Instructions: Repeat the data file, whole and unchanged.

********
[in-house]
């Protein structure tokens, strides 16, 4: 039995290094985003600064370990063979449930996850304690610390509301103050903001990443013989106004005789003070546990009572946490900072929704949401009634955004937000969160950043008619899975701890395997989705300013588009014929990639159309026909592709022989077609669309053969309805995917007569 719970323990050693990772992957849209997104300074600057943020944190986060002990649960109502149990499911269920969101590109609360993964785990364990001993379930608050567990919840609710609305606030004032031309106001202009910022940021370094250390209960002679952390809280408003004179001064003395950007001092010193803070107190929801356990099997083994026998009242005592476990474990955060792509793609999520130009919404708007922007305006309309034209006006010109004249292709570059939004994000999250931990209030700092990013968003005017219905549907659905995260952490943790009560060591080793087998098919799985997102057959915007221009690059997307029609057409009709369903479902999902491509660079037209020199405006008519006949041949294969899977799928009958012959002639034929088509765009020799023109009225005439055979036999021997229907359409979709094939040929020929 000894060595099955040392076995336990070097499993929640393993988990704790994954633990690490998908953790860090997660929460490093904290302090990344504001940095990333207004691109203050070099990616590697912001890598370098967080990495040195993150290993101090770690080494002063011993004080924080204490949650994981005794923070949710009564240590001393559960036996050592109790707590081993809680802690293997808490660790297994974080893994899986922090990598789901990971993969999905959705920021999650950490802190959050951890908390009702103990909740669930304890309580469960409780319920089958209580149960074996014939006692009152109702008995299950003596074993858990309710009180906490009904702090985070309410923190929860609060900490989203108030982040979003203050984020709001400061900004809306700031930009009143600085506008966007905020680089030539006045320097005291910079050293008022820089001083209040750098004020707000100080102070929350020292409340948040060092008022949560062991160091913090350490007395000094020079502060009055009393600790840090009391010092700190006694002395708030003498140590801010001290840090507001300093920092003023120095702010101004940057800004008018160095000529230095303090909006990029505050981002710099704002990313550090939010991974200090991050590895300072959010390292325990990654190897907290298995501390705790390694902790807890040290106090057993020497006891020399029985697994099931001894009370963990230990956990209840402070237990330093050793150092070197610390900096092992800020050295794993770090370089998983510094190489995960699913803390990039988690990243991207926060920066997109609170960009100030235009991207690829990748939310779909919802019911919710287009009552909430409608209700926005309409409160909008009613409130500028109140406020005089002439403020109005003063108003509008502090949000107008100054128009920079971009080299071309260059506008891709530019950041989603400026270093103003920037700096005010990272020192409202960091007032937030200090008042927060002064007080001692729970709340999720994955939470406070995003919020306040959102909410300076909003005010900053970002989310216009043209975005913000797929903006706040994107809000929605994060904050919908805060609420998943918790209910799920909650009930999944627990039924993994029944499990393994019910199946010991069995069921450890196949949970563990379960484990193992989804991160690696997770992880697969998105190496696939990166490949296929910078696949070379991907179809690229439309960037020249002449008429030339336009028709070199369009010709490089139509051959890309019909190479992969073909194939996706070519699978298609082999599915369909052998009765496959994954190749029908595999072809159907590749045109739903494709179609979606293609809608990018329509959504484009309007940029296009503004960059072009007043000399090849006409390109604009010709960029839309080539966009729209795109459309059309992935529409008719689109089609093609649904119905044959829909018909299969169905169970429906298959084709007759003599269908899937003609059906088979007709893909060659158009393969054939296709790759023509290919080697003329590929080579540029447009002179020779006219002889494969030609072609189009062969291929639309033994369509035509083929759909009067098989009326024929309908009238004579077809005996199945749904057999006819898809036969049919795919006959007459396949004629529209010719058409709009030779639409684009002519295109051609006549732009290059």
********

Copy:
[in-house]
């Protein structure tokens, strides 16, 4: 039995290094985003600064370990063979449930996850304690610390509301103050903001990443013989106004005789003070546990009572946490900072929704949401009634955004937000969160950043008619899975701890395997989705300013588009014929990639159309026909592709022989077609669309053969309805995917007569 719970323990050693990772992957849209997104300074600057943020944190986060002990649960109502149990499911269920969101590109609360993964785990364990001993379930608050567990919840609710609305606030004032031309106001202009910022940021370094250390209960002679952390809280408003004179001064003395950007001092010193803070107190929801356990099997083994026998009242005592476990474990955060792509793609999520130009919404708007922007305006309309034209006006010109004249292709570059939004994000999250931990209030700092990013968003005017219905549907659905995260952490943790009560060591080793087998098919799985997102057959915007221009690059997307029609057409009709369903479902999902491509660079037209020199405006008519006949041949294969899977799928009958012959002639034929088509765009020799023109009225005439055979036999021997229907359409979709094939040929020929 000894060595099955040392076995336990070097499993929640393993988990704790994954633990690490998908953790860090997660929460490093904290302090990344504001940095990333207004691109203050070099990616590697912001890598370098967080990495040195993150290993101090770690080494002063011993004080924080204490949650994981005794923070949710009564240590001393559960036996050592109790707590081993809680802690293997808490660790297994974080893994899986922090990598789901990971993969999905959705920021999650950490802190959050951890908390009702103990909740669930304890309580469960409780319920089958209580149960074996014939006692009152109702008995299950003596074993858990309710009180906490009904702090985070309410923190929860609060900490989203108030982040979003203050984020709001400061900004809306700031930009009143600085506008966007905020680089030539006045320097005291910079050293008022820089001083209040750098004020707000100080102070929350020292409340948040060092008022949560062991160091913090350490007395000094020079502060009055009393600790840090009391010092700190006694002395708030003498140590801010001290840090507001300093920092003023120095702010101004940057800004008018160095000529230095303090909006990029505050981002710099704002990313550090939010991974200090991050590895300072959010390292325990990654190897907290298995501390705790390694902790807890040290106090057993020497006891020399029985697994099931001894009370963990230990956990209840402070237990330093050793150092070197610390900096092992800020050295794993770090370089998983510094190489995960699913803390990039988690990243991207926060920066997109609170960009100030235009991207690829990748939310779909919802019911919710287009009552909430409608209700926005309409409160909008009613409130500028109140406020005089002439403020109005003063108003509008502090949000107008100054128009920079971009080299071309260059506008891709530019950041989603400026270093103003920037700096005010990272020192409202960091007032937030200090008042927060002064007080001692729970709340999720994955939470406070995003919020306040959102909410300076909003005010900053970002989310216009043209975005913000797929903006706040994107809000929605994060904050919908805060609420998943918790209910799920909650009930999944627990039924993994029944499990393994019910199946010991069995069921450890196949949970563990379960484990193992989804991160690696997770992880697969998105190496696939990166490949296929910078696949070379991907179809690229439309960037020249002449008429030339336009028709070199369009010709490089139509051959890309019909190479992969073909194939996706070519699978298609082999599915369909052998009765496959994954190749029908595999072809159907590749045109739903494709179609979606293609809608990018329509959504484009309007940029296009503004960059072009007043000399090849006409390109604009010709960029839309080539966009729209795109459309059309992935529409008719689109089609093609649904119905044959829909018909299969169905169970429906298959084709007759003599269908899937003609059906088979007709893909060659158009393969054939296709790759023509290919080697003329590929080579540029447009002179020779006219002889494969030609072609189009062969291929639309033994369509035509083929759909009067098989009326024929309908009238004579077809005996199945749904057999006819898809036969049919795919006959007459396949004629529209010719058409709009030779639409684009002519295109051609006549732009290059």